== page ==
Reviews are a pain-free way of combining writing with what I love (for example, music), in a way that generates interest.
"Redemption" Chooses Precision Over Burning Heat
After 2013's 'Goldenheart' and last year's 'Blackheart', 33-year-old New Orleans-born singer/songwriter Dawn Richard (aka D∆WN) unveils the final part of her album trilogy entitled, 'Redemption'. ‘Redemption’ is an interesting album, its songs can be fascinating. While the front two-thirds of the record can be classed as alternative R&B, the last part of ‘Redemption’ is harder to define.
The project’s showy opening tracks, ‘Love Under Lights’, ‘Black Crimes’ and ‘Voices’ are daring. Yet, they can all feel synthetic and overthought. The LP’s lasting moments, the ones that sound like they could actually compete with the many artists who are twisting up R&B at the moment, are found deeper into the record. They feel less affected. ‘Redemption’ chooses precision and canniness over unrestrained, irrepressible demonstrations of artistic heat. Even the album’s low points sound as if meticulous care was taken in making and crafting them.
Dawn Richard's Automated, Futuristic Creative Vision
Richard’s creative vision is android-like and automated, her distinct brand of out-the-box R&B is mindful and deeply intelligent. Maybe, it’s too smart. The project’s intro sounds like the album is literally plugging itself in. This overruling vibe isn’t detrimental, it glues ‘Redemption’ together. However, the LP’s futuristic vision can make certain songs feel detached. The tunes that are stunted the most are the ones which explore passionate, heartfelt subject matter.
The record’s longer interludes function as fully-fledged tracks. Richard brings up her dislike of being put into compartmentalised boxes at the start of interlude ‘Vines’, which features fellow Louisiana musician PJ Morton - and ‘Redemption’ explicitly reiterates that. The album’s more accessible efforts somehow find a way to incorporate production elements, or musical traits which keep them separated from mainstream radio’s instant R&B.
The Ambitious, Unpredictable "Love Under Lights"
Richard’s alternative inklings don’t merge cleanly into every track on ‘Redemption’. While it could be argued that the failure or success of songs is part of music experimentalism’s thrill, ‘Love Under Lights’ falters slightly.
The cut’s trance and EDM touches feel ever-so-slightly out-of-date, as if they are attempting to imitate the genre without any deep knowledge of it. Also, the song’s overstuffed ending descends into cluttered, almost nonsensical hyperactivity. That said, ‘Love Under Lights’ is ambitious and legitimately unpredictable. Moreover, the rest of ‘Redemption’ balances out this tune’s full-throttle approach.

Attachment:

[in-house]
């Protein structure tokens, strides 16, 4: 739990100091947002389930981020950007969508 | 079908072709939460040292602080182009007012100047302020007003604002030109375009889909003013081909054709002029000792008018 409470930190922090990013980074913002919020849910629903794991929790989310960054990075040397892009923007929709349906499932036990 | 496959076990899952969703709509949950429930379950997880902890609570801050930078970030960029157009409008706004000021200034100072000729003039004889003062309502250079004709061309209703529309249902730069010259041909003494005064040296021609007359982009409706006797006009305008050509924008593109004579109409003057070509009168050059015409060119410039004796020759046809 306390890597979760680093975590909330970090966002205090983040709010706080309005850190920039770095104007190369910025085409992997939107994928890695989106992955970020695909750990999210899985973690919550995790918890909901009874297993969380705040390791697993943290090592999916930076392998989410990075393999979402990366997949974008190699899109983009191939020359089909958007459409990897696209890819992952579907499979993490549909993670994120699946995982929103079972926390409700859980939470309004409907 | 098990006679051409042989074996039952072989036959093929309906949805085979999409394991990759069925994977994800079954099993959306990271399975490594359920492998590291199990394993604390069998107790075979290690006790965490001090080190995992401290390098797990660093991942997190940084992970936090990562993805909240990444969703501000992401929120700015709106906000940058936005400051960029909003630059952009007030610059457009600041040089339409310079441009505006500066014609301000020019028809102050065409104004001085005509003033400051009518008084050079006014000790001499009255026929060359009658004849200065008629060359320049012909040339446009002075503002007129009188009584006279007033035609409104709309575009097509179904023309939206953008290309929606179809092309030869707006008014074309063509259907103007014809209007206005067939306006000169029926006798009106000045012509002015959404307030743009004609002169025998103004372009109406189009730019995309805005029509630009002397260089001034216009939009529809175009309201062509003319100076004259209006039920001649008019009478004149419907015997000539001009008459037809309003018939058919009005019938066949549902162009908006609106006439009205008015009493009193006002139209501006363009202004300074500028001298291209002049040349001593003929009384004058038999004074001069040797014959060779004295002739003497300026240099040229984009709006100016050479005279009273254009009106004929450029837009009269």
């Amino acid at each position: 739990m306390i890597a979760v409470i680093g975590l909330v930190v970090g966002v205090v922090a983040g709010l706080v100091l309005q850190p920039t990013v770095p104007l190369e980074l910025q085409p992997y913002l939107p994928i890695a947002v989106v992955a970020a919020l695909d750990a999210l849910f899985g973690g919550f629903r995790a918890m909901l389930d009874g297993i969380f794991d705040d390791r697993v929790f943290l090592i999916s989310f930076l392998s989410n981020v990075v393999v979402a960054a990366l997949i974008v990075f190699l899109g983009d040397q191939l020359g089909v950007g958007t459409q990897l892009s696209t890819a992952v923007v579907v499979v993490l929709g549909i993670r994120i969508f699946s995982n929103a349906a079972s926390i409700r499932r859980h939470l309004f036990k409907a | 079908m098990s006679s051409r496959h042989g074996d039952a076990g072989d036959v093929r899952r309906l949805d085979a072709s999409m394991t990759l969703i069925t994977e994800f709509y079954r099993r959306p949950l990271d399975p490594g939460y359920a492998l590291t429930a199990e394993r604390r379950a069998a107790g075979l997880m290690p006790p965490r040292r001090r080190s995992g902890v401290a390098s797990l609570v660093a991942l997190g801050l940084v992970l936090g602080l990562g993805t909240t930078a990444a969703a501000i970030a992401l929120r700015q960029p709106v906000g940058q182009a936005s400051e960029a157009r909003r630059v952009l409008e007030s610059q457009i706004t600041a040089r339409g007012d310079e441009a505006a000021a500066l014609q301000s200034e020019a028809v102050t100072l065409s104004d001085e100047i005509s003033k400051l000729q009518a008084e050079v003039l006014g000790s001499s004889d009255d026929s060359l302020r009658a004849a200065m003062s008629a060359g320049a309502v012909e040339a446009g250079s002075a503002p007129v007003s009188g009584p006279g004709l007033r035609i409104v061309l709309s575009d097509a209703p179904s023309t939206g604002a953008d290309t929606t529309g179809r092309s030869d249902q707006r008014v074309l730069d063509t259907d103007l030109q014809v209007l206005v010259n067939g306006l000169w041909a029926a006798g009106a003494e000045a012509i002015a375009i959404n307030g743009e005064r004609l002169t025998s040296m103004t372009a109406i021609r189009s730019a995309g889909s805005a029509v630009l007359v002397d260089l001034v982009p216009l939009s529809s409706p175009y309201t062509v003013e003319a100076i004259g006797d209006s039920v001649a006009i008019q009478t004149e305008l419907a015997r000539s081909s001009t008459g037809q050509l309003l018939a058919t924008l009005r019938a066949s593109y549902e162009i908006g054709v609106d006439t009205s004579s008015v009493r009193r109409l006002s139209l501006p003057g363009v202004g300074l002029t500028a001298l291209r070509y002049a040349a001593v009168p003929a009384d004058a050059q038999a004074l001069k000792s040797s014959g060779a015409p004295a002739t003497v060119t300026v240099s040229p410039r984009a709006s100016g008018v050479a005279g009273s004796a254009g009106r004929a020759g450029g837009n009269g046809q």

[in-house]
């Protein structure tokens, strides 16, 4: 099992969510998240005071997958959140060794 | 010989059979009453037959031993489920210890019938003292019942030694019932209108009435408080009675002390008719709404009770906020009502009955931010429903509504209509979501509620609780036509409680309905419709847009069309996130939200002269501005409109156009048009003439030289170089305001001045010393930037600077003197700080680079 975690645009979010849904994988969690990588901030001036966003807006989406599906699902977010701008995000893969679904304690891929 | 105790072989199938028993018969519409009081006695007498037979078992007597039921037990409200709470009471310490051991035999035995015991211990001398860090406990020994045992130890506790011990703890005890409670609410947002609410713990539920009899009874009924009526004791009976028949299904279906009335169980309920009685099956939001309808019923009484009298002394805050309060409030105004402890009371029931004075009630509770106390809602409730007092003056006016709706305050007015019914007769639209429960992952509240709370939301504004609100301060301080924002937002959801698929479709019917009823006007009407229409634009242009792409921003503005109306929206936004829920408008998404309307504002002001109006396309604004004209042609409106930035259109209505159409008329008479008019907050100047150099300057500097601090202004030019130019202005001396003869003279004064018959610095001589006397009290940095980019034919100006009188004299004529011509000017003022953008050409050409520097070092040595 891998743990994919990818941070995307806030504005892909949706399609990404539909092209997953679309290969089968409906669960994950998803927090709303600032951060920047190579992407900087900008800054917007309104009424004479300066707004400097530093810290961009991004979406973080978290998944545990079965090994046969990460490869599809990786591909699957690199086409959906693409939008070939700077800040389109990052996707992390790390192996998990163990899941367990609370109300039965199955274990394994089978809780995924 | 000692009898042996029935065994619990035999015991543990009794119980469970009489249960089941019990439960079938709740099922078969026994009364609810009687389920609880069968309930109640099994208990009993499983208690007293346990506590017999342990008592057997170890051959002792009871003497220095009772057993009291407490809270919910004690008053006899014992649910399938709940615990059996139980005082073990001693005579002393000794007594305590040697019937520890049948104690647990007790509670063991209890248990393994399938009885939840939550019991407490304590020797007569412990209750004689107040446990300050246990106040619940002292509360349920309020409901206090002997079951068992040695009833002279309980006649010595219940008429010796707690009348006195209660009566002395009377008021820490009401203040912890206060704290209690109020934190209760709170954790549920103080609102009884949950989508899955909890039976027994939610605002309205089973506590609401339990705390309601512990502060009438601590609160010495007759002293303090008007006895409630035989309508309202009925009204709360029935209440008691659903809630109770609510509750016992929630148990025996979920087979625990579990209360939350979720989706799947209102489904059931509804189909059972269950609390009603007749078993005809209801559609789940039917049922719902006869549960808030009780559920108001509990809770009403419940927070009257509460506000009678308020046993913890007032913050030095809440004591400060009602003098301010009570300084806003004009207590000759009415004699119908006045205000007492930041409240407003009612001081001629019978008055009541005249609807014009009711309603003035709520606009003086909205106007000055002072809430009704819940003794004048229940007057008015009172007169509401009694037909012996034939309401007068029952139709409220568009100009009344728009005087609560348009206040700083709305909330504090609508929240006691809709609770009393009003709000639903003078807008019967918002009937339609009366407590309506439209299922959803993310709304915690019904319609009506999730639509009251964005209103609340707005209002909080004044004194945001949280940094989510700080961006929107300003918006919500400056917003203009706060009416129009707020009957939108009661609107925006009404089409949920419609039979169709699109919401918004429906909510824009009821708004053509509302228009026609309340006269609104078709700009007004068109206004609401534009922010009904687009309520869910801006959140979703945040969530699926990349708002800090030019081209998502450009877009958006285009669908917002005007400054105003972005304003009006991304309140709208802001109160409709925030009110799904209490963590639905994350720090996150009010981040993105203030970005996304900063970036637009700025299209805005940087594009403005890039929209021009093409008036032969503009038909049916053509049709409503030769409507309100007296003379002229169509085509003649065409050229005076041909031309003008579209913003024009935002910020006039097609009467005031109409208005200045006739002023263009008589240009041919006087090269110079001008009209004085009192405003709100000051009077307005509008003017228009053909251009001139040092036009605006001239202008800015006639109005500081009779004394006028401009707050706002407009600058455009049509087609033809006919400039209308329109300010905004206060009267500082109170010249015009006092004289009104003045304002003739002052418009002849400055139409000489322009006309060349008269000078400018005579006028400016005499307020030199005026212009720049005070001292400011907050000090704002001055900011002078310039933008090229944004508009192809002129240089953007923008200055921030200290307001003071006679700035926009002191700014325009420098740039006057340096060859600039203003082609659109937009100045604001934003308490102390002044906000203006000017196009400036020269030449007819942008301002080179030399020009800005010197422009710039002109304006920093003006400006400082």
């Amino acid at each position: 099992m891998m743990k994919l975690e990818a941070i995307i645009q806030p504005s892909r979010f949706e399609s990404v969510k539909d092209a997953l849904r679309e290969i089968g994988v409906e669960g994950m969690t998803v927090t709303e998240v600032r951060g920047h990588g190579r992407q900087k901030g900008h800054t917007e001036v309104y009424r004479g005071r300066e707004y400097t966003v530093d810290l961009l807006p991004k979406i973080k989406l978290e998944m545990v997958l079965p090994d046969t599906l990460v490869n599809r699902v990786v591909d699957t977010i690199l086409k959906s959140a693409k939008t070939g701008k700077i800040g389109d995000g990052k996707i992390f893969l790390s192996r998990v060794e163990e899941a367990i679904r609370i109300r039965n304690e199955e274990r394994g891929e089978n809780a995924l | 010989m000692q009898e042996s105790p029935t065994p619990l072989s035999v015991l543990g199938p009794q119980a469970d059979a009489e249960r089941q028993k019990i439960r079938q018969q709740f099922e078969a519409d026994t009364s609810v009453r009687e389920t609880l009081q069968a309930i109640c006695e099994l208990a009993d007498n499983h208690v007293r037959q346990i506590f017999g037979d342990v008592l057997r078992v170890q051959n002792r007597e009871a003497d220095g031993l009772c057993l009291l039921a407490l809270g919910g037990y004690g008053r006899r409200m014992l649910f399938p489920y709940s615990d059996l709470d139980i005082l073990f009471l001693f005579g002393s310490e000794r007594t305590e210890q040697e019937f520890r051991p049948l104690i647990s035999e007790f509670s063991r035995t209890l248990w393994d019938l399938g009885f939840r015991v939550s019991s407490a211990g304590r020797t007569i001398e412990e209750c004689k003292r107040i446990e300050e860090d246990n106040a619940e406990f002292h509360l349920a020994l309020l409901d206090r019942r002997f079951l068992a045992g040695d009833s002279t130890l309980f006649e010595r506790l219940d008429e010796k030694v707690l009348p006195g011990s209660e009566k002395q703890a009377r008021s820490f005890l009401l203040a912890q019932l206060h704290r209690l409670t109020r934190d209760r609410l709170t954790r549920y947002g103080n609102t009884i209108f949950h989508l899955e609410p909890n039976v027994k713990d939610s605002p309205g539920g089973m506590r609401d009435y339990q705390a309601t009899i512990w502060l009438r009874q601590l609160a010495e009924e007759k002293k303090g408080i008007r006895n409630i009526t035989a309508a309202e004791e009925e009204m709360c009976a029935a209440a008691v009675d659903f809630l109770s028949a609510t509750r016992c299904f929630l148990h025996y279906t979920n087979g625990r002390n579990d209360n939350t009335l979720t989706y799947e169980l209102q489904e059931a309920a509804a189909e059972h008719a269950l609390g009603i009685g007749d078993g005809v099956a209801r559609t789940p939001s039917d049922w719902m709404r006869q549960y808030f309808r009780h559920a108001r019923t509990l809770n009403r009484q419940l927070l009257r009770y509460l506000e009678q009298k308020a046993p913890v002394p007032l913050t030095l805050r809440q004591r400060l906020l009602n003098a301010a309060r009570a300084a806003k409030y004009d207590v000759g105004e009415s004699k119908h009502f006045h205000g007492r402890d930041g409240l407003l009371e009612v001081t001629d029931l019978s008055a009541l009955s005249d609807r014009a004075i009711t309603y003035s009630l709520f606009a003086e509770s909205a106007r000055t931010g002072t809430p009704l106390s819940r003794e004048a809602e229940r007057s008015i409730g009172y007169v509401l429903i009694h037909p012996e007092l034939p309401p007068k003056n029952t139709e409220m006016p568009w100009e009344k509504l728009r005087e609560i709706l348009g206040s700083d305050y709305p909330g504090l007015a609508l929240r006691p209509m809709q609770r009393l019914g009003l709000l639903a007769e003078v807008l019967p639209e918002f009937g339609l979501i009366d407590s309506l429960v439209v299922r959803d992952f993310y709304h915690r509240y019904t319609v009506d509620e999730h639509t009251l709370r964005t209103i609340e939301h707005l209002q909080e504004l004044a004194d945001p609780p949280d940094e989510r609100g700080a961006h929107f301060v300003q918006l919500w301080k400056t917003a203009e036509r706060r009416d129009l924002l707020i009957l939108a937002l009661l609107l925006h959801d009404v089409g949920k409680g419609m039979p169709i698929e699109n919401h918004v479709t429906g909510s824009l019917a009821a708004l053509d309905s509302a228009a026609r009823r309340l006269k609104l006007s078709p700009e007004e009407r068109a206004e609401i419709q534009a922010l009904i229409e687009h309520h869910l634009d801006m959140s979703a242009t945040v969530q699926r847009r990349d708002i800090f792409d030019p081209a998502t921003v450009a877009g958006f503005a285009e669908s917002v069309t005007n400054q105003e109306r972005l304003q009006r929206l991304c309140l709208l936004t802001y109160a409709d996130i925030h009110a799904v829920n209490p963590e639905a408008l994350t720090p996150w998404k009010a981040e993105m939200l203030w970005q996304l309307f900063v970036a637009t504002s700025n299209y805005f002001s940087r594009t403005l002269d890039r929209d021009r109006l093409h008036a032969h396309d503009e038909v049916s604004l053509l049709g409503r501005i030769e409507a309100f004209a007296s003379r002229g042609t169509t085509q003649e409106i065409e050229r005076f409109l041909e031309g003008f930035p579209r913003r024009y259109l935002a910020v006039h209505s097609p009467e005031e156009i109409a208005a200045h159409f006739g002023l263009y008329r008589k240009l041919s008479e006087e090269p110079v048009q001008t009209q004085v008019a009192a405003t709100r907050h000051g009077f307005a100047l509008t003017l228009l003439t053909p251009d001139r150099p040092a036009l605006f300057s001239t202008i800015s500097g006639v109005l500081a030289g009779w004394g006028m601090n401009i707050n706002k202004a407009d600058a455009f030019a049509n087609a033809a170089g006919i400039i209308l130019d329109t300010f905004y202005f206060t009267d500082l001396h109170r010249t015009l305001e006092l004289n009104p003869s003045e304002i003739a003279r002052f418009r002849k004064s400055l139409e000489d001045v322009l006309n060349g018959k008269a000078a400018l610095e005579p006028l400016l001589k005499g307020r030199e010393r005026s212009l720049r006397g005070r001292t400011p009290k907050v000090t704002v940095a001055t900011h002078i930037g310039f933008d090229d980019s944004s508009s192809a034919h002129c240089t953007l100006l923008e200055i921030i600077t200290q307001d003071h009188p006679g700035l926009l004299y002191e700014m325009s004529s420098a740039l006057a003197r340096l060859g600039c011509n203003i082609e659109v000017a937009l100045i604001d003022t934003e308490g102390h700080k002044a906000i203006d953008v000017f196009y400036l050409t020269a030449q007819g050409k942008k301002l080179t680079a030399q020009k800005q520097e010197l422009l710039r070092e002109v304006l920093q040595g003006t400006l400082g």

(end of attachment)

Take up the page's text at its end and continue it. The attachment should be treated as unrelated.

Highlight "Lazarus" is Out of This World
Within a generally mechanical sounding tracklisting, ‘Renegades’ flickers with fire. Helmed by rousing, charging beats, the tune targets the dancefloor. Again, because the track offers it’s own unconventional take on mainstream dance music, it can sound unintentionally (or possibly intentionally) outmoded. That aside, ‘Renegades’ is an instant, mighty track and should easily generate replays.
‘Lazarus’ is a another highlight, the whole cut sounds as if it’s about to take off from some sort of R&B launchpad. ‘Lazarus’ is grand, there’s a wide-scale, out-of-this-world quality to it. While Richard’s vocal performance is doubled over and altered, ‘Lazarus’ is enhanced by stocky, hectic R&B beatwork and tuneful melodies. Though ‘Tyrants’ can impact vacantly, the cut parades a number of seductive touches, it’s deep beats are particularly memorable.
The Subversive "Hey Nicki" Operates Like Clockwork
‘Hey Nikki’ is irresistibly subversive and really stands out. Adorned with free-falling, gravelly electric guitar licks, ‘Hey Nikki’ employs creeping, lop-sided production. Throughout it’s duration, Richard’s suggestive vocals are contrastingly layered and paired with digitally manipulated singing. Unlike other tracks on ‘Redemption’ the song’s stockpile of vocal tricks merge fluidly. ‘Hey Nikki’ operates like clockwork - and it could’ve been a mess.
Despite being only two minutes long, hypnotic interlude ‘Lilies’ has its charms. Laced with processed vocals and pretty, cascading melodies, the alluringly synthy, atmospheric cut is intensely padded out.
Richard Compares Her Lover to Fine Art on "The Louvre"
‘Sands’ starts off slinkily, but becomes a tad overdone as it integrates choppy, electro touches. Still, the tune’s sensual beats and unhurried, midnight aura are truly engulfing. Musing on how quickly life passes us all by, the singer uses the song to reminisce longingly on a past love.
Richard is hypnotised by the beauty of her partner on ‘The Louvre’. The dramatic, stagey effort admirably re-works the traditional love song. ‘The Louvre’ is underpinned by delicate, moody and luscious string sounds. The track’s lavish, ostentatious production and thought-provoking concepts explore the idea of Richard’s lover being a work of art - one that she has no interest in sharing with anybody else.